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Am Fam Physician. 2022;105(3):311-312

This clinical content conforms to AAFP criteria for CME.

Author disclosure: No relevant financial relationships.

Clinical Question

Is it possible to predict the likelihood of bacterial meningitis in children with clinically suspected meningitis?

Evidence Summary

Meningitis is a potentially life-threatening condition characterized by infection or inflammation of the central nervous system. It is classified as bacterial, viral, or aseptic. Delayed or untreated bacterial meningitis is associated with high morbidity and mortality. The incidence of bacterial meningitis in U.S. children ranges from 0.2 to 3.7 cases per 100,000. There is a strong predominance in infants younger than two months,1 likely because of the initiation of Haemophilus influenzae type B and pneumococcal vaccines at two months of age. Because an estimated 11% to 28% of meningitis cases are bacterial,2,3 it is important to accurately distinguish between bacterial and nonbacterial meningitis. Most physicians will perform a lumbar puncture and consider antibiotics for all infants and children with suspected meningitis. Having a clinical prediction rule to determine the need for lumbar puncture and which patients need antibiotics could reduce morbidity and the cost associated with unnecessary procedures and treatment.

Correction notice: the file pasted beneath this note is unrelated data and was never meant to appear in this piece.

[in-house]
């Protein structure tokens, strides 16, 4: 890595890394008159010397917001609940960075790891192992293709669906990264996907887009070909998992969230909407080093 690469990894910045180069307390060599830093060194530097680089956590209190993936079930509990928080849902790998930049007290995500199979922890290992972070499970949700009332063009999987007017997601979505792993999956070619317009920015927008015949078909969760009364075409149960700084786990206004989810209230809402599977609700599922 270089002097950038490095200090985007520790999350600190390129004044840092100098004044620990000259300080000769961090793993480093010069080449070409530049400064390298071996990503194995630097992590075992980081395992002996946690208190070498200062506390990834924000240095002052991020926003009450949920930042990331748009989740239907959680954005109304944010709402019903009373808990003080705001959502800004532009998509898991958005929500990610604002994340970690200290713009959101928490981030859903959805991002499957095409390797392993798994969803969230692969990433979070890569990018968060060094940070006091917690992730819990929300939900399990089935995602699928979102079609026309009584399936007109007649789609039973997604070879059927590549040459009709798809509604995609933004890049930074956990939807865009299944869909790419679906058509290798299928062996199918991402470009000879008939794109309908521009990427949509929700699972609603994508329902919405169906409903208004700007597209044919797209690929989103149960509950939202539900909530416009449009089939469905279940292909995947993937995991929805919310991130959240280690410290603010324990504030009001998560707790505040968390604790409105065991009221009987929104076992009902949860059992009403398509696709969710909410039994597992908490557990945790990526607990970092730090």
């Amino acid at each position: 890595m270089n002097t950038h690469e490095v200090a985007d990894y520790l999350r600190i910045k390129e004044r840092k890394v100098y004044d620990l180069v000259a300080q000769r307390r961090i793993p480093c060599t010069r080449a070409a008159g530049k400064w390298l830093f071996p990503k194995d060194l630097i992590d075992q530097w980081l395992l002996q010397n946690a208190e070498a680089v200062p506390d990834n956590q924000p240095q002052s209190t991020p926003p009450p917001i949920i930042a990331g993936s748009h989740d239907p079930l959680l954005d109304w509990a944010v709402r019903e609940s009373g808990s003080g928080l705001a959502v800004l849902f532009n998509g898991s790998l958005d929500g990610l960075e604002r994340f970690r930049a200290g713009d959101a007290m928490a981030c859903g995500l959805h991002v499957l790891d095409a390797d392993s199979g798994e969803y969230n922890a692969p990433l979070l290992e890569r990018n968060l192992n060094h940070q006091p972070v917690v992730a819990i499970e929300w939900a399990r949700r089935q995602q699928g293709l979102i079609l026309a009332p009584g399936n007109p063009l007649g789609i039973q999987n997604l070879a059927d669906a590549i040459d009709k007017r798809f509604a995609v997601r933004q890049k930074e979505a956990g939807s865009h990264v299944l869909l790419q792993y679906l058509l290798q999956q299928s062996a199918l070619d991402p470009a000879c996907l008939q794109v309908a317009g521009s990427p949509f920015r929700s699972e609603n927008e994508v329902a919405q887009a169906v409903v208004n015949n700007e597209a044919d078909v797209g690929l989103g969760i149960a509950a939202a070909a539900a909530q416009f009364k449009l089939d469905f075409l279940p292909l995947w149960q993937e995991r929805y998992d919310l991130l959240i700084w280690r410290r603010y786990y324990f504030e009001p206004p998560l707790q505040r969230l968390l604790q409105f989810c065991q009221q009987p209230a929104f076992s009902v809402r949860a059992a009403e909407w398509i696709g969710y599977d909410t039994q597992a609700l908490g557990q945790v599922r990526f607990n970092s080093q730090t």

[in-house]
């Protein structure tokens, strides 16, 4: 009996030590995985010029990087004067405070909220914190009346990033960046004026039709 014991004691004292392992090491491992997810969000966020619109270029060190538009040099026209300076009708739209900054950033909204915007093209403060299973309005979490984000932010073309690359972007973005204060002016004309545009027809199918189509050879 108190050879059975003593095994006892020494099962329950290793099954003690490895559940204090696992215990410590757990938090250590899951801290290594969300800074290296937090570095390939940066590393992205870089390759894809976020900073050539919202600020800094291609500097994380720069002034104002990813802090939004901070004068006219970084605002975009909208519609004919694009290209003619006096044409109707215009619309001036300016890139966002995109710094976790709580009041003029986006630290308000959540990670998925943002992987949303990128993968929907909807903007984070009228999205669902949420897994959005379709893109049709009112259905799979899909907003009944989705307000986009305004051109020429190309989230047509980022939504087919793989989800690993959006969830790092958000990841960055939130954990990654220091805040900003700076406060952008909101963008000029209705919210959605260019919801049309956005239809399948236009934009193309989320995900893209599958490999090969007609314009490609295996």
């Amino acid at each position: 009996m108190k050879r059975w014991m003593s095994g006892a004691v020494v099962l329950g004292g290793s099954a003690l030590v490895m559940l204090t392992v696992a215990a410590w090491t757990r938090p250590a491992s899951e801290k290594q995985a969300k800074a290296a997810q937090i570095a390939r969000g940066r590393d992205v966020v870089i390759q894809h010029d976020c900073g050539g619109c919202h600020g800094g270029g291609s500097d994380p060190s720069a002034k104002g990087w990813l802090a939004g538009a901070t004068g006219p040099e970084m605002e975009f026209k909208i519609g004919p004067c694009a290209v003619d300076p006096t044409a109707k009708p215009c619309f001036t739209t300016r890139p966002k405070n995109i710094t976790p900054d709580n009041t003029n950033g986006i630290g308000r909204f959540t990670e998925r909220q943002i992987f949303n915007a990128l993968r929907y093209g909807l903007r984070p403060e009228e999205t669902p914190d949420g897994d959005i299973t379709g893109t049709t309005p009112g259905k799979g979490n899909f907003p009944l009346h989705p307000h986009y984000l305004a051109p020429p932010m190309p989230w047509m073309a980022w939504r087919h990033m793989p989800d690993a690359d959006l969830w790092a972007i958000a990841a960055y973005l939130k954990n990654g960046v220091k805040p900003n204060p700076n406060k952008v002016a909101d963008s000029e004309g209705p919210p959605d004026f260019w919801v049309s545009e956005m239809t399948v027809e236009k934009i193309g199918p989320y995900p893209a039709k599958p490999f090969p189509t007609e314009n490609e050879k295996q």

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This guide is one in a series that offers evidence-based tools to assist family physicians in improving their decision-making at the point of care.

This series is coordinated by Mark H. Ebell, MD, MS, deputy editor for evidence-based medicine.

A collection of Point-of-Care Guides published in AFP is available at

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